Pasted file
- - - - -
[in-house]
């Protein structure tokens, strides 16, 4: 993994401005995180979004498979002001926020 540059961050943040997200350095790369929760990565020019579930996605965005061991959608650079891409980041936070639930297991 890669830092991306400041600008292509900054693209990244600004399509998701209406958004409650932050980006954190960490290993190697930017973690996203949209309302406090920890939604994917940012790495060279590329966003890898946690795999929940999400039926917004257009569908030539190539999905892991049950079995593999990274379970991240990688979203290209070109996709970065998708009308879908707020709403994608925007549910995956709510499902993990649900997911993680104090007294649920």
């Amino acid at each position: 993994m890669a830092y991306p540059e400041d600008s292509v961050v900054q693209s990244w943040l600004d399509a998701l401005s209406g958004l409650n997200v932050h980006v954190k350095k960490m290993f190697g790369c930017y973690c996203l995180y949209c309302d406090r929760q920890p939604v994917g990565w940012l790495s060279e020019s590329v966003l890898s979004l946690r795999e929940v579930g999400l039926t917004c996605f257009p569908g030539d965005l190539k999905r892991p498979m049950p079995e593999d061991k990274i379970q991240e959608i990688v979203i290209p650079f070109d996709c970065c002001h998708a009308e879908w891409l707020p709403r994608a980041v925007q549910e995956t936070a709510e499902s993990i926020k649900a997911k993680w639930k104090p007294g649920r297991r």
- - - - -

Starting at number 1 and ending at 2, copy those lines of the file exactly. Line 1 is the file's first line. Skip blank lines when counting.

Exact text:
[in-house]
């Protein structure tokens, strides 16, 4: 993994401005995180979004498979002001926020 540059961050943040997200350095790369929760990565020019579930996605965005061991959608650079891409980041936070639930297991 890669830092991306400041600008292509900054693209990244600004399509998701209406958004409650932050980006954190960490290993190697930017973690996203949209309302406090920890939604994917940012790495060279590329966003890898946690795999929940999400039926917004257009569908030539190539999905892991049950079995593999990274379970991240990688979203290209070109996709970065998708009308879908707020709403994608925007549910995956709510499902993990649900997911993680104090007294649920």